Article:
Domonique and his twin brother, Douglas, were born at only 25 weeks gestation, each weighing two pounds. The boys quickly were shuffled to the neonatal intensive care unit where they were tucked inside an incubator to be nurtured until they were strong enough to go home. From the beginning, Domonique was more critically ill than his brother. While Douglas required medical intervention typical for helping premature infants to fully develop, his brother required intensive therapies and surgeries to help him survive. He was resuscitated immediately after birth, experienced bleeding on both sides of his brain, suffered from inadequate blood flow through his heart and was visually impaired.
"The doctors gave Dom six to 24 hours to live, so the first day was the hardest," says the twins' mother, Rochelle Stephans. "All I could do was tell myself, 'It'll be OK."
And it was OK. Domonique struggled through procedures and operations but somehow managed to make the trip home with his healthy brother three months later. To improve Domonique’s development, The Alliance for Infants and Toddlers, Inc. came into the home for regular physical, occupational, speech, vision, developmental and behavioral therapies. While the therapies were intense, the progress was slow. At the age of 3, when Douglas was toddling around and trying to form complete sentences, Domonique had not yet said his first word, was unable to crawl and had an aversion to touching new things. His sight was impaired, and his left arm was limp. "Dom didn't crawl; he wiggled across the floor on his belly," Rochelle remembers. "He was unable to communicate with words so he would bang his head or bite. And if an unfamiliar person tried to touch him, he would scream uncontrollably." By program design, The Alliance discontinued Domonique’s sessions when he turned 3. Their therapists suggested that Rochelle take the toddler to The Children's Institute (CI) for outpatient assistive therapies. "The Alliance knew that Dom was capable of more. They didn't hesitate to recommend The Children's Institute," Rochelle explains. "They were confident that the therapists would know what to do and would have access to equipment that would make life easier for Dom and our family."
Since 2001, Domonique has visited CI for physical, occupational and speech/language therapies that incorporate the use of assistive technologies. The first year of therapy was trying. Domonique would tantrum without his mother, so early sessions were conducted with Rochelle holding her son as therapists encouraged him to touch new objects or mimic sounds. It would be months before Domonique allowed his therapists to touch him, and it took a year before he finally took his first steps. He communicated by pointing to pictures before he allowed therapists to manipulate his mouth in preparation for his first word – “mamma." "The process has been long, but Dom's therapists have been incredible," says Rochelle. "They've all stuck with him. I'm sure it's been frustrating at times, but they never give up.”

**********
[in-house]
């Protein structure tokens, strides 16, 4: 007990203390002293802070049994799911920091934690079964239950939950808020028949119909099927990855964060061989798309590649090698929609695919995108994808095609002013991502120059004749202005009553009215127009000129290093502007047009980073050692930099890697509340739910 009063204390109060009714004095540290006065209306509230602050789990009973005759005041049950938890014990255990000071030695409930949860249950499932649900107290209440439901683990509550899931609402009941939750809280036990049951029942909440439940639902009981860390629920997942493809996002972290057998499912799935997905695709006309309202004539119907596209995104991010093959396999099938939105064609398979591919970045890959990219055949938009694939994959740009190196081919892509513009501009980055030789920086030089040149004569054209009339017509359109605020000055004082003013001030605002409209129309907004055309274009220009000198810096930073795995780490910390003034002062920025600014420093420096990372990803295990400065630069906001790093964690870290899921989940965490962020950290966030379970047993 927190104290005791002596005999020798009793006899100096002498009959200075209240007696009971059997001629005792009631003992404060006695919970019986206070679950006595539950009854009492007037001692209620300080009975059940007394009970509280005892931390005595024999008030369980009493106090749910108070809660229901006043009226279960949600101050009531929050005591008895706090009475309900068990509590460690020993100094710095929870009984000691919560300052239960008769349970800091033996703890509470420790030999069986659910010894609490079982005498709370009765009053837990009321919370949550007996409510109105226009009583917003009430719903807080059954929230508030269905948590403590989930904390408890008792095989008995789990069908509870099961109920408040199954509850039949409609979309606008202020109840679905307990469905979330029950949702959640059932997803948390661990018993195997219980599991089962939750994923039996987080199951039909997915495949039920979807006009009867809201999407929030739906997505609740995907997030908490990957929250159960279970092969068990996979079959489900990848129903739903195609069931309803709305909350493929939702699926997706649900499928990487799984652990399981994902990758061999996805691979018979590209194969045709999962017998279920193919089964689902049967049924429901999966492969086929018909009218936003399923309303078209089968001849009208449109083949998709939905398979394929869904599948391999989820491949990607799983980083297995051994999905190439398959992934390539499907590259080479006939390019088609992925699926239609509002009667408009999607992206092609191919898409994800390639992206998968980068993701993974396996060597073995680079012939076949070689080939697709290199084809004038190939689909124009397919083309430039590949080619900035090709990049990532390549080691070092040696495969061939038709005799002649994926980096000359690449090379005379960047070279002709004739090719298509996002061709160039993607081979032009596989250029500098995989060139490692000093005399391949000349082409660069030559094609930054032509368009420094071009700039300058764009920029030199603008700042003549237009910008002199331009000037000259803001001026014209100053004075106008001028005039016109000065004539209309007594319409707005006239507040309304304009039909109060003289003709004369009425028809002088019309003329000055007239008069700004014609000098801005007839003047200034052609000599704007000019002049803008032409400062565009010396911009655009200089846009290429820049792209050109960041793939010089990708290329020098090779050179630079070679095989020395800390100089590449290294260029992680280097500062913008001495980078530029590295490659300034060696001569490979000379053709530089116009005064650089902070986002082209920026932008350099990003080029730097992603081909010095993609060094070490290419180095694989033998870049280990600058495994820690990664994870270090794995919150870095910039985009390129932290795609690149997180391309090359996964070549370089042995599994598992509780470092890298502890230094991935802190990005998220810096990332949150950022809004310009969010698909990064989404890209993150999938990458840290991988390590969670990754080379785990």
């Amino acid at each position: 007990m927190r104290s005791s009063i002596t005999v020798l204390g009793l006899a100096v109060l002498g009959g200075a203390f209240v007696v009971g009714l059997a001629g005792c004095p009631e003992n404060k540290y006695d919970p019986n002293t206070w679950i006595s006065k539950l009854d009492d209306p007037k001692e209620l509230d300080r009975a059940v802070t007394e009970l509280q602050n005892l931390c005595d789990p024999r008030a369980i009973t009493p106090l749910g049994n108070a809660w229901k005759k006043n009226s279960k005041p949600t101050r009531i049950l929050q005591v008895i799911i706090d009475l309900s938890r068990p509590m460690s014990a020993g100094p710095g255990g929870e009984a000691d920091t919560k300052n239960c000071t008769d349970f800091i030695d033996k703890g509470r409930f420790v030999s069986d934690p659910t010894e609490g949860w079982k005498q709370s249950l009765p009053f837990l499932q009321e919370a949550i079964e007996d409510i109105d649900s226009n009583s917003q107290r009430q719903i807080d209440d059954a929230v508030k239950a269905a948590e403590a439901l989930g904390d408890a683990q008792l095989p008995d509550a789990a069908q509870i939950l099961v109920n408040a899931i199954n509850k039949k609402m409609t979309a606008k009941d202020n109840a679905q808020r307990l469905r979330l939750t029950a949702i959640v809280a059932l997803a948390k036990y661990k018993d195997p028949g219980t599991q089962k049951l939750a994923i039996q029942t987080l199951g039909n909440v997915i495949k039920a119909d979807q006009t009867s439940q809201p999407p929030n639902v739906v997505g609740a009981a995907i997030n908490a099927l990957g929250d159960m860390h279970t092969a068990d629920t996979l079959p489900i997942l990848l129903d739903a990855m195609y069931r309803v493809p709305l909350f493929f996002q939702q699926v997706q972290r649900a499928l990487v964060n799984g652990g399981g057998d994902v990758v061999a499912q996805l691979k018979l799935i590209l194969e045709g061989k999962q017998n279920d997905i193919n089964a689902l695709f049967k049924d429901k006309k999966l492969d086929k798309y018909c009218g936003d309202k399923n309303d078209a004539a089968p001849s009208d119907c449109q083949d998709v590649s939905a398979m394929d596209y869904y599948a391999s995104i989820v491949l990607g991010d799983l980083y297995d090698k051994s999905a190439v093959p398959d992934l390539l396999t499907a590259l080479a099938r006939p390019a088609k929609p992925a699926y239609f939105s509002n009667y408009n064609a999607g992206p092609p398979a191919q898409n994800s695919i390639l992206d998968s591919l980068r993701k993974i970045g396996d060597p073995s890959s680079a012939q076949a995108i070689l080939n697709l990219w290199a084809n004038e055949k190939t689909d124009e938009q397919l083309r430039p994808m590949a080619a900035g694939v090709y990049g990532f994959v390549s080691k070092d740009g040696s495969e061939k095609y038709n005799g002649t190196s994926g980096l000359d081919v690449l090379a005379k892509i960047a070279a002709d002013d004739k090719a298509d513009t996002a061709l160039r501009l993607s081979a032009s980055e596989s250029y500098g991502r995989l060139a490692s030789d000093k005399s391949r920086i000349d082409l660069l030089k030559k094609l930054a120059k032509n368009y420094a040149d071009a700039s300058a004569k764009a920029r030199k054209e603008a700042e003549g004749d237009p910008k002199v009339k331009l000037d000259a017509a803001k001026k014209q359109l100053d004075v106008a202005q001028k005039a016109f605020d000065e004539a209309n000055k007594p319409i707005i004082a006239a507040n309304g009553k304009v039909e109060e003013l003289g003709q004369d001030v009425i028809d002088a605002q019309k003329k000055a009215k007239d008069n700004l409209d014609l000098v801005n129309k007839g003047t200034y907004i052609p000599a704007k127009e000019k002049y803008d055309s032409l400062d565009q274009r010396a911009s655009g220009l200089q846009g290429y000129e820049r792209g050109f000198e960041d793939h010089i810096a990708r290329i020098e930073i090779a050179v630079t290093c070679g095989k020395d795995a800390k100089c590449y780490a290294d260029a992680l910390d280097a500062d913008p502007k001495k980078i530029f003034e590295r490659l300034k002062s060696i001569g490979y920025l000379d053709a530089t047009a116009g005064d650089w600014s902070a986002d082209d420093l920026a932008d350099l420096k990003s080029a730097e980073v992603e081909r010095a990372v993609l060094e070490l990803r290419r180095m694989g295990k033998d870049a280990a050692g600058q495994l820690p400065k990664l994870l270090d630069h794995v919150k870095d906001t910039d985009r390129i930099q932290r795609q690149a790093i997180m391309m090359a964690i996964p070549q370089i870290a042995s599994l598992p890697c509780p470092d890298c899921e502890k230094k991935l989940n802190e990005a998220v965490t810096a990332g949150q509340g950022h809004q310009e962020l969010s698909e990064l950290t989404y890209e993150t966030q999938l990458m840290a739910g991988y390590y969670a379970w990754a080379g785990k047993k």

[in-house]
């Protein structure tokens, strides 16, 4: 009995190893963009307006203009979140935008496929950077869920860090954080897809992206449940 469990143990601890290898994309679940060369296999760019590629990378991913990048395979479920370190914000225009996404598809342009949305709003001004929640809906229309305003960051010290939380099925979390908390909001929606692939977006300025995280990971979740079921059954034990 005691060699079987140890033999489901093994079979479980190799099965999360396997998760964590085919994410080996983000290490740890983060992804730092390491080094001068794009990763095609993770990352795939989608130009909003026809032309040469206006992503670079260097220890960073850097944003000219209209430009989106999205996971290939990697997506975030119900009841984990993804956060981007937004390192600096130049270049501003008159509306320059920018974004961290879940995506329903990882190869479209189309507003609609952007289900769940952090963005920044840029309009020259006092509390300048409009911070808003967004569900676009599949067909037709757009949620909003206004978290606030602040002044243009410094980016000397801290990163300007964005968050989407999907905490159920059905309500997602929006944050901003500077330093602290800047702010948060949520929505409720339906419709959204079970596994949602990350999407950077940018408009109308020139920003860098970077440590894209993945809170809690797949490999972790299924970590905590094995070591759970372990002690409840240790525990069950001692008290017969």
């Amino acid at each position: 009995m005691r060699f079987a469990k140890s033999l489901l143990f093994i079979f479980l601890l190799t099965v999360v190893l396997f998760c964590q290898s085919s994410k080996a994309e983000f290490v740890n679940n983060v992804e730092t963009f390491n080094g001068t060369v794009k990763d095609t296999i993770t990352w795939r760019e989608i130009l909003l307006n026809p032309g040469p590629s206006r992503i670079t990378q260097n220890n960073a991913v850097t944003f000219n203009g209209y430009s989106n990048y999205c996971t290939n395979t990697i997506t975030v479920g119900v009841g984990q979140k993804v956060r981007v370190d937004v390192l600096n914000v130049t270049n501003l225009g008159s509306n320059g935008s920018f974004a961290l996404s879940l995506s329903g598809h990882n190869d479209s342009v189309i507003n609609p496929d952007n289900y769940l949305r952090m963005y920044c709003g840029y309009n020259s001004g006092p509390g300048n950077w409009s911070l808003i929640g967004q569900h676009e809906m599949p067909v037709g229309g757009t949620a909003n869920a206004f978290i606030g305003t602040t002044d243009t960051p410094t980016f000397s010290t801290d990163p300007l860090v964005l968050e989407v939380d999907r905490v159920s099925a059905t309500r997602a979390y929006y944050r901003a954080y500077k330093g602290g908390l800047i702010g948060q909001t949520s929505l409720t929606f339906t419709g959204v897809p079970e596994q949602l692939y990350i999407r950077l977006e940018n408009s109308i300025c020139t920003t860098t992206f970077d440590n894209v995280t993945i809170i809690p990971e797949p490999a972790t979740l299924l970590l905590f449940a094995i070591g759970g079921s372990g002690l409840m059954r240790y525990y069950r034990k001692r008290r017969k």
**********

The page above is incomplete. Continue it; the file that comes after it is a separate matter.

The therapists' persistence and Rochelle's patience has paid off. Domonique attends the Western Pennsylvania School for the Blind and knows the entire alphabet and can count up to 50. He's become more eager to communicate, so he uses a device to help him communicate. Called DynaVox, the speech-output device has been invaluable in helping Domonique express himself and helping his loved ones understand. He's transitioned from a manual wheelchair to a motorized one and even uses a walker for shorter trips. "I don't even have to bring the wheelchair to therapy anymore. Dom uses his walker to get from the car to his sessions," Rochelle says excitedly. "And when I walked into therapy the other day, Dom was on the treadmill.” As Domonique celebrates his accomplishments, his twin brother is always right there with him. Douglas roots for his brother during therapy sessions and helps him with everything from making an after-school snack to turning up the television. While the boys each have their own beds, they often prefer to sleep together, telling each other "I love you" before falling asleep. In between plays on the football field, Douglas shouts "hello" to his brother on the sidelines.
"For as different as they are, they're still very much typical 8-year-old twin boys," says Stephans. Domonique's journey is far from over, but like his therapists, Rochelle recognizes his potential and is committed to helping him realize it. There will be more long sessions, new assistive equipment and challenges to overcome; however, all Rochelle has to do is think back to when the doctors said Domonique wouldn't survive, and she realizes just how fortunate she is. "I can't help but focus on how far Domonique has come," says Rochelle. "If it weren't for The Children's Institute and the technology they’ve introduced us to, Dom would be sitting at home. Instead, he has the full, happy life he deserves."